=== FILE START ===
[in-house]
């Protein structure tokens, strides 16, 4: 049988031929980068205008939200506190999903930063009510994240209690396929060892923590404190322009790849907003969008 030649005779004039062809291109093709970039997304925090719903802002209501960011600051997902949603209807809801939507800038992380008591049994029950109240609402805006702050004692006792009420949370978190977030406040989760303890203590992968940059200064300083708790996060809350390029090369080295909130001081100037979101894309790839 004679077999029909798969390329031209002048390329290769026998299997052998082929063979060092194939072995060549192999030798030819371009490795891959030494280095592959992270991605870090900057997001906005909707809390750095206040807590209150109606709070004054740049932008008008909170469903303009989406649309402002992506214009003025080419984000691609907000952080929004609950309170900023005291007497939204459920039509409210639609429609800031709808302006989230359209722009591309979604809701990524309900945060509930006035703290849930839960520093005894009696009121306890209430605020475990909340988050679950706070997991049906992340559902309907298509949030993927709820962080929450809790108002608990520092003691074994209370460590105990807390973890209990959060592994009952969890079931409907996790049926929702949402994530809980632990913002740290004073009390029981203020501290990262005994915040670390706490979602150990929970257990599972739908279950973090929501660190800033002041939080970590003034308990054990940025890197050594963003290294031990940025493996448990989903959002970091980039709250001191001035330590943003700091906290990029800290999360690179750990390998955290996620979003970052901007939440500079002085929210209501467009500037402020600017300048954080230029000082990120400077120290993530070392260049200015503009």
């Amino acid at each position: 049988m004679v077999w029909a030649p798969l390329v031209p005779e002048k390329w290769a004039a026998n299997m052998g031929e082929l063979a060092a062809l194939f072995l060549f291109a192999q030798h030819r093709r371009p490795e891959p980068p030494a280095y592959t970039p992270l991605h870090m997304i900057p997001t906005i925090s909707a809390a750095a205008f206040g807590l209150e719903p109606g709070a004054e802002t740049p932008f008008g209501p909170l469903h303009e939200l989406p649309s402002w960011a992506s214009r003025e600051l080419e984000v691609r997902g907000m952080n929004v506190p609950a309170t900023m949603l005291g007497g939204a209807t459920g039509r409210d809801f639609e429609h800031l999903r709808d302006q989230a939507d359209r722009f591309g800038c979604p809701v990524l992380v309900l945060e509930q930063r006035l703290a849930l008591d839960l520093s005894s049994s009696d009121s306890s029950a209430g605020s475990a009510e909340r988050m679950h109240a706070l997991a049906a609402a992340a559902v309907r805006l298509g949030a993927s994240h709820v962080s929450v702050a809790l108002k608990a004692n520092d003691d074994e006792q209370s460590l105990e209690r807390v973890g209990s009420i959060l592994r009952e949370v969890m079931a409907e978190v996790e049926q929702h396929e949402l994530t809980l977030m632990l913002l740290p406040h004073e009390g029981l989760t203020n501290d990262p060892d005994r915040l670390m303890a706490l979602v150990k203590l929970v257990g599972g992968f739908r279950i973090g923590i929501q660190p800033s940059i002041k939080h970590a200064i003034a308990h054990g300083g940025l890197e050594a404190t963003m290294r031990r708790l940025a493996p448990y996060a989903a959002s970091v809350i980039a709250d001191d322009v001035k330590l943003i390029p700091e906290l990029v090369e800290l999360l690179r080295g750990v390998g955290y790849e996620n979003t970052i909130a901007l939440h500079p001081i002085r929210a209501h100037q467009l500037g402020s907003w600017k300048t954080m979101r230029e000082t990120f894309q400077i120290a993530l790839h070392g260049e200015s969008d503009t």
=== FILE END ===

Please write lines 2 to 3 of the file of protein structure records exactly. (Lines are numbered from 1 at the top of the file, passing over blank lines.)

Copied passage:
């Protein structure tokens, strides 16, 4: 049988031929980068205008939200506190999903930063009510994240209690396929060892923590404190322009790849907003969008 030649005779004039062809291109093709970039997304925090719903802002209501960011600051997902949603209807809801939507800038992380008591049994029950109240609402805006702050004692006792009420949370978190977030406040989760303890203590992968940059200064300083708790996060809350390029090369080295909130001081100037979101894309790839 004679077999029909798969390329031209002048390329290769026998299997052998082929063979060092194939072995060549192999030798030819371009490795891959030494280095592959992270991605870090900057997001906005909707809390750095206040807590209150109606709070004054740049932008008008909170469903303009989406649309402002992506214009003025080419984000691609907000952080929004609950309170900023005291007497939204459920039509409210639609429609800031709808302006989230359209722009591309979604809701990524309900945060509930006035703290849930839960520093005894009696009121306890209430605020475990909340988050679950706070997991049906992340559902309907298509949030993927709820962080929450809790108002608990520092003691074994209370460590105990807390973890209990959060592994009952969890079931409907996790049926929702949402994530809980632990913002740290004073009390029981203020501290990262005994915040670390706490979602150990929970257990599972739908279950973090929501660190800033002041939080970590003034308990054990940025890197050594963003290294031990940025493996448990989903959002970091980039709250001191001035330590943003700091906290990029800290999360690179750990390998955290996620979003970052901007939440500079002085929210209501467009500037402020600017300048954080230029000082990120400077120290993530070392260049200015503009």
């Amino acid at each position: 049988m004679v077999w029909a030649p798969l390329v031209p005779e002048k390329w290769a004039a026998n299997m052998g031929e082929l063979a060092a062809l194939f072995l060549f291109a192999q030798h030819r093709r371009p490795e891959p980068p030494a280095y592959t970039p992270l991605h870090m997304i900057p997001t906005i925090s909707a809390a750095a205008f206040g807590l209150e719903p109606g709070a004054e802002t740049p932008f008008g209501p909170l469903h303009e939200l989406p649309s402002w960011a992506s214009r003025e600051l080419e984000v691609r997902g907000m952080n929004v506190p609950a309170t900023m949603l005291g007497g939204a209807t459920g039509r409210d809801f639609e429609h800031l999903r709808d302006q989230a939507d359209r722009f591309g800038c979604p809701v990524l992380v309900l945060e509930q930063r006035l703290a849930l008591d839960l520093s005894s049994s009696d009121s306890s029950a209430g605020s475990a009510e909340r988050m679950h109240a706070l997991a049906a609402a992340a559902v309907r805006l298509g949030a993927s994240h709820v962080s929450v702050a809790l108002k608990a004692n520092d003691d074994e006792q209370s460590l105990e209690r807390v973890g209990s009420i959060l592994r009952e949370v969890m079931a409907e978190v996790e049926q929702h396929e949402l994530t809980l977030m632990l913002l740290p406040h004073e009390g029981l989760t203020n501290d990262p060892d005994r915040l670390m303890a706490l979602v150990k203590l929970v257990g599972g992968f739908r279950i973090g923590i929501q660190p800033s940059i002041k939080h970590a200064i003034a308990h054990g300083g940025l890197e050594a404190t963003m290294r031990r708790l940025a493996p448990y996060a989903a959002s970091v809350i980039a709250d001191d322009v001035k330590l943003i390029p700091e906290l990029v090369e800290l999360l690179r080295g750990v390998g955290y790849e996620n979003t970052i909130a901007l939440h500079p001081i002085r929210a209501h100037q467009l500037g402020s907003w600017k300048t954080m979101r230029e000082t990120f894309q400077i120290a993530l790839h070392g260049e200015s969008d503009t």